Now we are engaged in a great civil war, testing whether that nation, or any nation so conceived and so dedicated, can long endure. We are met on a great battlefield of that war. We have come to dedicate a portion of that field, as a final resting place for those who here gave their lives that that nation might live. It is altogether fitting and proper that we should do this.

    But, in a larger sense, we can not dedicate — we can not consecrate — we can not hallow — this ground. The brave men, living and dead, who struggled here, have consecrated it, far above our poor power to add or detract. The world will little note, nor long remember what we say here, but it can never forget what they did here. It is for us the living, rather, to be dedicated here to the unfinished work which they who fought here have thus far so nobly advanced. It is rather for us to be here dedicated to the great task remaining before us — that from these honored dead we take increased devotion to that cause for which they gave the last full measure of devotion — that we here highly resolve that these dead shall not have died in vain — that this nation, under God, shall have a new birth of freedom — and that government of the people, by the people, for the people, shall not perish from the earth.

    This day is very much like the hallowed ground of Gettysburg.  There is little that our feeble efforts or words can do to consecrate this day beyond what the blood of patriots has already done.  As we gather here today our task is to heed the words of Abraham Lincoln.  It is for us, the living, to dedicate ourselves to the unfinished work for which these brave men and women have given their lives.  We must be resolved that these patriots did not die in vain.  It is too painful for us to remember their sacrifice each day, but on this precious and hallowed day we should take the time to remember.  We should honor their sacrifice by appreciating the things that they have purchased with their blood. 

     Be sure to avail yourselves of the freedoms that their sacrifices have purchased on our behalf.  Vote.  Don’t just vote for the politician that promises to give us the most stuff, vote for the men and women who hold dear the ideals of freedom and liberty.  Honor the flag that they fought for, it is more than just a piece of cloth because it stands for the things those patriots fought and bled and died for.  Stand when the flag passes by, sing the national anthem, and teach your children to stand, teach them to take their hats off and to hold their hands over their hearts.  It seems that lately I have been at sporting events where I see far too many people who are oblivious to the ceremony of the national anthem, while others are standing, they sit, while others are standing at attention with their hats held over their hearts, these others are busy talking on their cell phones.  We honor the blood of heroes by being courteous and respectful.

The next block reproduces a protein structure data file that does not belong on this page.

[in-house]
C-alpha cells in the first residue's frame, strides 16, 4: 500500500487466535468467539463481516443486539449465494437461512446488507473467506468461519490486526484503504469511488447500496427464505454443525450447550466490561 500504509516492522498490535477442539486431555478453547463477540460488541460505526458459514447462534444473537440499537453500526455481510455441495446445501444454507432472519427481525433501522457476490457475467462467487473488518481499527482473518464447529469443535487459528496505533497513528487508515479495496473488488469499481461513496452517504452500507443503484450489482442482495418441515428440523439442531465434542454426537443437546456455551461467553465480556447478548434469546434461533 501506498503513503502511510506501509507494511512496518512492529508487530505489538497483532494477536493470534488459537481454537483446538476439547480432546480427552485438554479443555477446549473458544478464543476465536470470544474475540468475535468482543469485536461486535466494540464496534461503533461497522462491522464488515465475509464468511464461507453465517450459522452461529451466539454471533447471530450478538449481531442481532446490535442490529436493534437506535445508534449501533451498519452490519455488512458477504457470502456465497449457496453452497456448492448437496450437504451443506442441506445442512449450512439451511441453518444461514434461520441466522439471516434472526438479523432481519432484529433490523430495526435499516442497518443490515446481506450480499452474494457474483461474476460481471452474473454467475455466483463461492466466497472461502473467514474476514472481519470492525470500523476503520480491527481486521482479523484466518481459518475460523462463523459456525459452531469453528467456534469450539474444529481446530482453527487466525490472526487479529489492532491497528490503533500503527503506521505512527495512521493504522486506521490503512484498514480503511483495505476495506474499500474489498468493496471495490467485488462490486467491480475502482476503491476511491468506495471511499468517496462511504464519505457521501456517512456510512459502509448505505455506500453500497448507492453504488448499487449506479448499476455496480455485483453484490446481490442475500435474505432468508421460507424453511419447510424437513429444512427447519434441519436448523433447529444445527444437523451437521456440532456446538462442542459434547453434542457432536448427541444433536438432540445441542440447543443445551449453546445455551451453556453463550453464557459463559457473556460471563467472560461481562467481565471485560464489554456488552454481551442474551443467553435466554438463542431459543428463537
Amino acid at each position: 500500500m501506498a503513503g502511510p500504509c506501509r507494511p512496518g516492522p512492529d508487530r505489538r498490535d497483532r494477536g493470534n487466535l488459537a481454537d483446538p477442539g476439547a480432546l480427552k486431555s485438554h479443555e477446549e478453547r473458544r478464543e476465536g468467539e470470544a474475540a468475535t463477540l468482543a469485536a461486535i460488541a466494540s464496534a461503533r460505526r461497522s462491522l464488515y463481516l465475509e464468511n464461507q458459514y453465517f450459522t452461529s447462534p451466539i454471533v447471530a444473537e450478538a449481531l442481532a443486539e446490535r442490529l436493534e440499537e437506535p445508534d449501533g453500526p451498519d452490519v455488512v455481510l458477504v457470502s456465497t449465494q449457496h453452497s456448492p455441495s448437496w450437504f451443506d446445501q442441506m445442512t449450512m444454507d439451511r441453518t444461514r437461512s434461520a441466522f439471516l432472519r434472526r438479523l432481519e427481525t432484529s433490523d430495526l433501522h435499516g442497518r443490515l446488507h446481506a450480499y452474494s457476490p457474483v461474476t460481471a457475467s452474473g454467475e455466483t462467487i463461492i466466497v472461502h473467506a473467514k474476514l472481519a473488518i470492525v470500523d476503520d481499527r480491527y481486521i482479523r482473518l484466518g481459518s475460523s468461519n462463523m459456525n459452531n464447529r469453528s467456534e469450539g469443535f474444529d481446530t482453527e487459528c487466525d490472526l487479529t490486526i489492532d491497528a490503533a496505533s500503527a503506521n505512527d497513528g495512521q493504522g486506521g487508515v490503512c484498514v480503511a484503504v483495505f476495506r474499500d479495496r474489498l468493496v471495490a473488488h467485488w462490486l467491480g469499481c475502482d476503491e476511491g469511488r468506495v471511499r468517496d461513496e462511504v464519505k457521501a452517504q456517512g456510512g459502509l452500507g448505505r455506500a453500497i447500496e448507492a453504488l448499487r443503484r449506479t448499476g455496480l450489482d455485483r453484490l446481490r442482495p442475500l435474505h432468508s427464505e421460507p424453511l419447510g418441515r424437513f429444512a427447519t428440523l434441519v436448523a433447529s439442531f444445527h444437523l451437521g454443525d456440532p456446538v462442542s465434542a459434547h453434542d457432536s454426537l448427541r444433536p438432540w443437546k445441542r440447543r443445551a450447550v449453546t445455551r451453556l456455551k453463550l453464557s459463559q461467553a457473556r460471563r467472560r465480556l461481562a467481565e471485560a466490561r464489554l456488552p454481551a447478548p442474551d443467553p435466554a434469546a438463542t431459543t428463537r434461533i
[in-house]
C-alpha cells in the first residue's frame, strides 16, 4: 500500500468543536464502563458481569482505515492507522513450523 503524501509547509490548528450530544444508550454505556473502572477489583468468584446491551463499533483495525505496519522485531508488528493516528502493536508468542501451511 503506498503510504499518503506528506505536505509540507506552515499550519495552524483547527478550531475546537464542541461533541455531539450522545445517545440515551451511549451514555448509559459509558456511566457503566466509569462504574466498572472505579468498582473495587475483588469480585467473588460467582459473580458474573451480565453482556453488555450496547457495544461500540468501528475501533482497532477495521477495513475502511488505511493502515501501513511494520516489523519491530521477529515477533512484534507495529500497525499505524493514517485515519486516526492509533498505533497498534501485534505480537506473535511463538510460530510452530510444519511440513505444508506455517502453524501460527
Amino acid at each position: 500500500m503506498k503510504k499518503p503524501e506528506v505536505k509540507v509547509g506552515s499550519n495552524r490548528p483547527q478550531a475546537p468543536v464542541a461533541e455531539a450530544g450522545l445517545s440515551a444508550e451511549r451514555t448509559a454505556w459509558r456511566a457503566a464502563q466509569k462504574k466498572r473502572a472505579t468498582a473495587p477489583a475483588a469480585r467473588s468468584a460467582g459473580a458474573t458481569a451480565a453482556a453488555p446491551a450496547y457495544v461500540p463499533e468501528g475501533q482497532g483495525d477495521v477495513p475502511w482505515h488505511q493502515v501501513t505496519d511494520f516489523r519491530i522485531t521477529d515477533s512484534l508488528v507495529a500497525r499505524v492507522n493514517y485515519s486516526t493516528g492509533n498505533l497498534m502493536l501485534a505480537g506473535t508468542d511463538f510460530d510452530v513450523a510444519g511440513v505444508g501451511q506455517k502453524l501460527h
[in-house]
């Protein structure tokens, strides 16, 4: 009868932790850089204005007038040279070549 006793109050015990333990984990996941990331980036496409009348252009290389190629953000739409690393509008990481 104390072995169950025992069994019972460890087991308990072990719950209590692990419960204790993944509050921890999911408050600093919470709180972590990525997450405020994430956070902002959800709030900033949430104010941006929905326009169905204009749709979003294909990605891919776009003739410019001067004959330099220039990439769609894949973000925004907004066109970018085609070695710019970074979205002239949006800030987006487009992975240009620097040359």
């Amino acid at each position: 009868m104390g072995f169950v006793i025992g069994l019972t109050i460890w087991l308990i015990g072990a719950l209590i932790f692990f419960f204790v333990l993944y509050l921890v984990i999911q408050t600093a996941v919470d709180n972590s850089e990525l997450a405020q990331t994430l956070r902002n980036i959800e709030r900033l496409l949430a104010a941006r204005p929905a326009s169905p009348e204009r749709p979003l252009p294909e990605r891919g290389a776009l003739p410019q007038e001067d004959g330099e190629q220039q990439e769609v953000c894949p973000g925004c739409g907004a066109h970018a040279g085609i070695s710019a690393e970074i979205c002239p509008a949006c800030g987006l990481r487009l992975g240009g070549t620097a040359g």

Now, I fully realize that all of us who put on the uniform of the United States did so to defend your rights not to stand, not to sing and not to hold your hand over your heart.  That’s fine.  If you are one of those who takes issue with it, what I ask of you is that you do so respectfully and that while the rest of us are standing and singing, you share a moment of silence and remember those brave men and women who gave you that right.

    Finally, I ask that you honor the sacrifices of our men and women in uniform with your prayers.  You don’t have to pray to the God I worship, feel free to pray to whatever deity you choose, but pray for all of the men and women who, even now, are away from their families, friends and homes.  Pray for those who today, instead of attending backyard barbecues and swim parties with their friends, are far out at sea, standing guard or even laying in a bunk half-way around the world or eating cold Meals Ready to Eat out of a foil envelope while they huddle in a foxhole in the sand waiting for the next mortar round to drop on their heads.  Pray for the families of those who are away from home.  Today wives and husbands of these brave soldiers are doing what they can to hold their families together and their children are growing up wondering when, or if, their father or mothers are ever coming home again.

    Pray also for those who are missing.  Right now, Bo Bergdahl, a 25-year-old U.S. Army sergeant from Hailey, Idaho is believed to be in the hands of the Taliban.  At this moment, Sgt. Bergdahl is believed to be the only American held captive by these insurgents but he has been in their hands since June 30, 2009, almost three years ago.  In that time we have seen video footage that gives us hope that he is still alive, although his condition is deteriorating.  Last December there were reports that Sgt. Bergdahl had made a daring attempt to escape but was recaptured.  Since that time there has been no further information regarding his captivity, whereabouts or status.  Please pray for Sgt. Bergdahl and for his family.